Toward predictive density functional theory calculations of surfaces and interfaces

However, this task is challenging for density functional theory at the level of local density functional and generalized gradient approximation. Among others, nonlocal van der Waals density functional[1,2] is one of the promising methods to describe different interactions accurately in a seamless fashion.

In this talk, after a brief introduction to the van der Waals density functional and its offspring[3], I discuss recent applications of higher accuracy van der Waals density functional to selected problems including surface and interface electronic states[4,5], molecular adsorption[6], and catalytic reaction[7].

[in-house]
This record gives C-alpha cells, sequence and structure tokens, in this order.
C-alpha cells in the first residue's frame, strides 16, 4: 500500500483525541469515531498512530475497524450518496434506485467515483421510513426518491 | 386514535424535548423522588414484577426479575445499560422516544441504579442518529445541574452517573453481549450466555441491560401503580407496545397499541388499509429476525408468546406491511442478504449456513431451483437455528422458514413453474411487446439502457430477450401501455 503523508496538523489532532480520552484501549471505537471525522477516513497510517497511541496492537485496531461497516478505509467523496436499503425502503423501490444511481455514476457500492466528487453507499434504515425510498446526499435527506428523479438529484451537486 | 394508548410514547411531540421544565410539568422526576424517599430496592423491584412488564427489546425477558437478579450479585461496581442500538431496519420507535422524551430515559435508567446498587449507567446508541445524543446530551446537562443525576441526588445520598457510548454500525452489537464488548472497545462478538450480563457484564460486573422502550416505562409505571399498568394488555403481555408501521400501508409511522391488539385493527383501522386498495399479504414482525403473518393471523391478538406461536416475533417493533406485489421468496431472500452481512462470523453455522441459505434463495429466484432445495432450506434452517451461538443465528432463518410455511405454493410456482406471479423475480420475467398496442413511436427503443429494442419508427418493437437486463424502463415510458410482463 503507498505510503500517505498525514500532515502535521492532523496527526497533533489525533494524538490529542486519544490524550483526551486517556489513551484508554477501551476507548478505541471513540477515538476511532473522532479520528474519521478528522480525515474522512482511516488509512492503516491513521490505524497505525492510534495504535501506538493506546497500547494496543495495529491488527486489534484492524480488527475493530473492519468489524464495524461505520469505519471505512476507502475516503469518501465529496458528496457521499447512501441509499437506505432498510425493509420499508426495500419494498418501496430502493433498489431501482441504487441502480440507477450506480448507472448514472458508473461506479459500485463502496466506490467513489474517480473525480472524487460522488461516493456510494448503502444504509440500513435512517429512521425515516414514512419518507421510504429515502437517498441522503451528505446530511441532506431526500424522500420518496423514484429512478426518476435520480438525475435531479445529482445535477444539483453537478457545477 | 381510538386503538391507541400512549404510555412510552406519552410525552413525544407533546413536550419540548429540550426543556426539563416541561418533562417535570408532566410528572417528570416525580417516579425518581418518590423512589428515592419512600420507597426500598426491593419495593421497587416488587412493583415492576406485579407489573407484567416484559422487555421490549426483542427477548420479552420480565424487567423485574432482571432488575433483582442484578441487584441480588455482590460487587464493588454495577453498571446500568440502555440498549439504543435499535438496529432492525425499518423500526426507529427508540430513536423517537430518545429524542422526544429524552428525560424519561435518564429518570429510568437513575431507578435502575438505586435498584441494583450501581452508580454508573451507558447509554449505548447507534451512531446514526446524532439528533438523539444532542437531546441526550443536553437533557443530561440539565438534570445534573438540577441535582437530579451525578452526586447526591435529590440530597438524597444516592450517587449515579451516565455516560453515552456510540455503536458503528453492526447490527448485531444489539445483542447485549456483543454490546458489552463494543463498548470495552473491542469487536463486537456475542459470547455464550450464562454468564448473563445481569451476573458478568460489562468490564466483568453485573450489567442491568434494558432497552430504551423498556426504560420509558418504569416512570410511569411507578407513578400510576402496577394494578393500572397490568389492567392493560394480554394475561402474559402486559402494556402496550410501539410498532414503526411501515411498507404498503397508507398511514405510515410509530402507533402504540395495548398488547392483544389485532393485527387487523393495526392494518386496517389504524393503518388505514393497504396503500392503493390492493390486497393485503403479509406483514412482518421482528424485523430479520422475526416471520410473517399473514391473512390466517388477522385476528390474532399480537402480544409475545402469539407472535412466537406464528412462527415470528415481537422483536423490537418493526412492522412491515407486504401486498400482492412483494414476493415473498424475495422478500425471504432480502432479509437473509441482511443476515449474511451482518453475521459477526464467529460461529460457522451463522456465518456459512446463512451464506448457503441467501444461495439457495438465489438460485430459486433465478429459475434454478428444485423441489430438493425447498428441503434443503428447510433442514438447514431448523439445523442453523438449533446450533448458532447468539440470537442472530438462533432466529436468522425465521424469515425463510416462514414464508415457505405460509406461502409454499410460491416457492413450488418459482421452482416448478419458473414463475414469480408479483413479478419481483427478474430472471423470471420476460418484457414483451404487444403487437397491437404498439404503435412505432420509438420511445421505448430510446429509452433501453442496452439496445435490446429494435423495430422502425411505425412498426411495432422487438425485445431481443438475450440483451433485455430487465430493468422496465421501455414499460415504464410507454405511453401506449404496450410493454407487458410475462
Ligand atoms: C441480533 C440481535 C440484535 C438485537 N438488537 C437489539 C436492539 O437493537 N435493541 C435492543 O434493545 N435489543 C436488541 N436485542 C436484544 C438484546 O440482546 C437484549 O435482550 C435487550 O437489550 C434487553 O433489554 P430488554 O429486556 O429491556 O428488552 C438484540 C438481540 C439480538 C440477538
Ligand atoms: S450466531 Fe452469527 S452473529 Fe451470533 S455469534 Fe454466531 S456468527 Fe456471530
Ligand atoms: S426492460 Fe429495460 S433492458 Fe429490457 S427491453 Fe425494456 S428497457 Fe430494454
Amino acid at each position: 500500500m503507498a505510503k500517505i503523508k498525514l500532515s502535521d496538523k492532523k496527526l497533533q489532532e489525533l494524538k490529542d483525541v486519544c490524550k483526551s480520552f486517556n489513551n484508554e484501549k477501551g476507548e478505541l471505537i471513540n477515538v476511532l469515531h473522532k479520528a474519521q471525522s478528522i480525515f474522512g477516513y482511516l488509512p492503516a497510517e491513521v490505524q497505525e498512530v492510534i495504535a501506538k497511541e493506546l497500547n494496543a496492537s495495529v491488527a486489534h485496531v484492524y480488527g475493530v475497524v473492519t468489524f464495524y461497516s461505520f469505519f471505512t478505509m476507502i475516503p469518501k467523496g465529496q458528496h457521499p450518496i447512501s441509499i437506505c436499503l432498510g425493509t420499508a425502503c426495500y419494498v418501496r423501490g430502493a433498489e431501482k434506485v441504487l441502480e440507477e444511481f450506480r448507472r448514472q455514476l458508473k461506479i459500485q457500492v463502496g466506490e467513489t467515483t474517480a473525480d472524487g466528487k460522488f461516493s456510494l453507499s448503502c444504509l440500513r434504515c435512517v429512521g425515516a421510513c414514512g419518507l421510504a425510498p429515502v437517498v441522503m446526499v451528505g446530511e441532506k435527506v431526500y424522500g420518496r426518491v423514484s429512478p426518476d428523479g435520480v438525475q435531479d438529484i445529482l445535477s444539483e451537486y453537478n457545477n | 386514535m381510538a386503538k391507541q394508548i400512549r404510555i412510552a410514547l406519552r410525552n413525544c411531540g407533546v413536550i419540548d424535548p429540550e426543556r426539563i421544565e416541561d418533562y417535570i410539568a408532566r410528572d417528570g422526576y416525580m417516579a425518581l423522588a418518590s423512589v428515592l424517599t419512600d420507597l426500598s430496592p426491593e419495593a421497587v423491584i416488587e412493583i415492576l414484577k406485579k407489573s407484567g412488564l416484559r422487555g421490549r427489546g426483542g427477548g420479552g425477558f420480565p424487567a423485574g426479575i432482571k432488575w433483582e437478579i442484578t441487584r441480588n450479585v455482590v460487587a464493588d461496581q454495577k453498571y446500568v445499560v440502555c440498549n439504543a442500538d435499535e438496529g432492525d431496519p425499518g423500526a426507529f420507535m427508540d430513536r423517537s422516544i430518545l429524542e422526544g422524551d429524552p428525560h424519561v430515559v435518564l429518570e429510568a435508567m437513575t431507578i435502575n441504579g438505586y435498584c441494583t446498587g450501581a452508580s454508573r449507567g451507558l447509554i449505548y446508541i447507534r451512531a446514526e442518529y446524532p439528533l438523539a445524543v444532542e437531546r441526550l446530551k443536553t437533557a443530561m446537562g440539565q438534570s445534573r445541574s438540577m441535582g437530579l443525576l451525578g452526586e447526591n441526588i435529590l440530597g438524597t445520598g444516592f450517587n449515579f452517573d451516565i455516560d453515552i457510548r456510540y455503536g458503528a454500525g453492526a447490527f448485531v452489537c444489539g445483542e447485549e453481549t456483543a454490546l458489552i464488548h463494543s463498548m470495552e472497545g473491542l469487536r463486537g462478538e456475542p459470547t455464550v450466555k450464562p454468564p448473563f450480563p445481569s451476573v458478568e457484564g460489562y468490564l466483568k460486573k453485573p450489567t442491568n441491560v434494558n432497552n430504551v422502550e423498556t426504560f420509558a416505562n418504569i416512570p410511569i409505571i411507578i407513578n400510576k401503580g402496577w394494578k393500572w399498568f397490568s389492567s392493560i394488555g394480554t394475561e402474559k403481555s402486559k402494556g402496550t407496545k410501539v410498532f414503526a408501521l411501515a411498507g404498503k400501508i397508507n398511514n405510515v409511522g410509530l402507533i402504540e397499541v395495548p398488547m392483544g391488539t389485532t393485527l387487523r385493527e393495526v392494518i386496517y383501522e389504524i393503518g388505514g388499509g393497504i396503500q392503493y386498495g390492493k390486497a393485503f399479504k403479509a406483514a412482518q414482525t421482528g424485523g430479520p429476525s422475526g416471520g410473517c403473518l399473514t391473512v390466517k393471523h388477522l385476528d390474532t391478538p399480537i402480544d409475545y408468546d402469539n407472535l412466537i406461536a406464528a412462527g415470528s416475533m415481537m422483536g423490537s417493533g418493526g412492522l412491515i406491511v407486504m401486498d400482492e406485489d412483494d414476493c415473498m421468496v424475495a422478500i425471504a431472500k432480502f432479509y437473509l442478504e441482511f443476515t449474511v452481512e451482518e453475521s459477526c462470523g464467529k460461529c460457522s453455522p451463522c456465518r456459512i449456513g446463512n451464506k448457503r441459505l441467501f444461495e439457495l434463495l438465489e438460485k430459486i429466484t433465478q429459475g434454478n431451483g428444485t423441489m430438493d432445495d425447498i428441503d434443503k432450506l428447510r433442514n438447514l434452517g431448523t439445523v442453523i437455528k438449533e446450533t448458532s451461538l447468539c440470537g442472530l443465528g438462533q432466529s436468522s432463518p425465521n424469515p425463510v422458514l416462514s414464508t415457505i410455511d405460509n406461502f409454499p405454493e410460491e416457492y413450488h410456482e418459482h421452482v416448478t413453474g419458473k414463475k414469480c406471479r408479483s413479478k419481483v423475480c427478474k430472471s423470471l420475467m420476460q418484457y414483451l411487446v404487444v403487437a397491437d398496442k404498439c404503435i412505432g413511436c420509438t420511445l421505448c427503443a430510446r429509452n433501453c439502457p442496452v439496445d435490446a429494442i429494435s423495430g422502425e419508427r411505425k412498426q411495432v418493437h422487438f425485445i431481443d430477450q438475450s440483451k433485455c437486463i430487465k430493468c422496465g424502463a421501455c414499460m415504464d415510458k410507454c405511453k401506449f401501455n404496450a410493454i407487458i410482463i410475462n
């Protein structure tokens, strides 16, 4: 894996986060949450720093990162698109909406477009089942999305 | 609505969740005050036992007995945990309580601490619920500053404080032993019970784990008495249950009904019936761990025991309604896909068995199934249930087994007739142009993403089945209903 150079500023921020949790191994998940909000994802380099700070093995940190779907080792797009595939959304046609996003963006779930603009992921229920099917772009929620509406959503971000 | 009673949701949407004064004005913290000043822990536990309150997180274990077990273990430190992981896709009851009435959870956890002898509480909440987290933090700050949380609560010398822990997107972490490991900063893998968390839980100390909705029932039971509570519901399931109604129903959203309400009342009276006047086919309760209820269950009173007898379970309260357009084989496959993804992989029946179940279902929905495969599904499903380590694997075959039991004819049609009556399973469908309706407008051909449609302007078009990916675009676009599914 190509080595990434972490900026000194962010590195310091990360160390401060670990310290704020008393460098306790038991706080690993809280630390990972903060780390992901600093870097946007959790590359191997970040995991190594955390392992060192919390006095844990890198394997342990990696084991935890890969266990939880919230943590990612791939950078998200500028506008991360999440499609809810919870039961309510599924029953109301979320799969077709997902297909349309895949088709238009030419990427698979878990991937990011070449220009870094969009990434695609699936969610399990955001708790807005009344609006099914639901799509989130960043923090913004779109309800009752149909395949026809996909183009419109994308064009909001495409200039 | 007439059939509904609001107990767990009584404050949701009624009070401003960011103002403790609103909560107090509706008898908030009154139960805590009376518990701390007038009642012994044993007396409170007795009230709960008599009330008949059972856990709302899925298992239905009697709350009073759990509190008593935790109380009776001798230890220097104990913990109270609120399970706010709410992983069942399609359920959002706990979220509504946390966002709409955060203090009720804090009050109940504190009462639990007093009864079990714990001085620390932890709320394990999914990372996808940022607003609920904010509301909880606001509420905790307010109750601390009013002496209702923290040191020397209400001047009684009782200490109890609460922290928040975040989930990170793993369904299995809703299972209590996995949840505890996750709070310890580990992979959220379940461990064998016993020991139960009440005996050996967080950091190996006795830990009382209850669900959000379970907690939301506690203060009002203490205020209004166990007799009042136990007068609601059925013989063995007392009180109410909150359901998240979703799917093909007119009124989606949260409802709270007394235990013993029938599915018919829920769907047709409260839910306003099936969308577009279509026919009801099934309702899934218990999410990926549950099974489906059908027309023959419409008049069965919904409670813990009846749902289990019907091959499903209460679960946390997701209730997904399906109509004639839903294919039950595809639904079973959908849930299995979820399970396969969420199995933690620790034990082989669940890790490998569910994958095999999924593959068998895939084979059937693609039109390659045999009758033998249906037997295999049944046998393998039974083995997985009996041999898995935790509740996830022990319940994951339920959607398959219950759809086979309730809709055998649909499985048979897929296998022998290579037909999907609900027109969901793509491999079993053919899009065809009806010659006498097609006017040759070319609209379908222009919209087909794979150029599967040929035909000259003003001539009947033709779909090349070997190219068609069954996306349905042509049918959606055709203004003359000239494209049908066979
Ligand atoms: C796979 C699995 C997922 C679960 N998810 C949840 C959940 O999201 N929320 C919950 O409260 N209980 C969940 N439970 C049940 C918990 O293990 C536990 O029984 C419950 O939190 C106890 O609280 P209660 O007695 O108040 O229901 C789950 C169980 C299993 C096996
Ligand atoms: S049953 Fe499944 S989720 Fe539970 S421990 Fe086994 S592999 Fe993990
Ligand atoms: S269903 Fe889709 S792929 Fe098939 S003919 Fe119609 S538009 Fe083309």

References

[1] M. Dion, H. Rydberg, E. Schröder, D. C. Langreth, and B. I. Lundqvist, Phys. Rev. Lett. 92, 246401 (2004).
[2] K. Berland, V. R. Cooper, K. Lee, E. Schröder, T. Thonhauser, P. Hyldgaard, and B. I. Lundqvist, Rep. Prog. Phys. 78, 066501 (2015).
[3] I. Hamada, Phys. Rev. B 89, 121103 (2014).
[4] S. A. Wella, H. Sawada, N. Kawaguchi, F. Muttaqien, K. Inagaki, I. Hamada, Y. Morikawa, and Y. Hamamoto, Phys. Rev. Materials 1, 061001 (2017).
[5] Y. Hamamoto, I. Hamada, K. Inagaki, and Y. Morikawa, Phys. Rev. B 93, 245440 (2016).
[6] I. Hamada, Y. Hamamoto, and Y. Morikawa, J. Chem. Phys. 147, 044708 (2017).
[7] F. Muttaqien, H. Oshima, Y. Hamamoto, K. Inagaki, I. Hamada, and Y. Morikawa, Chem. Commun. 53, 9222 (2017).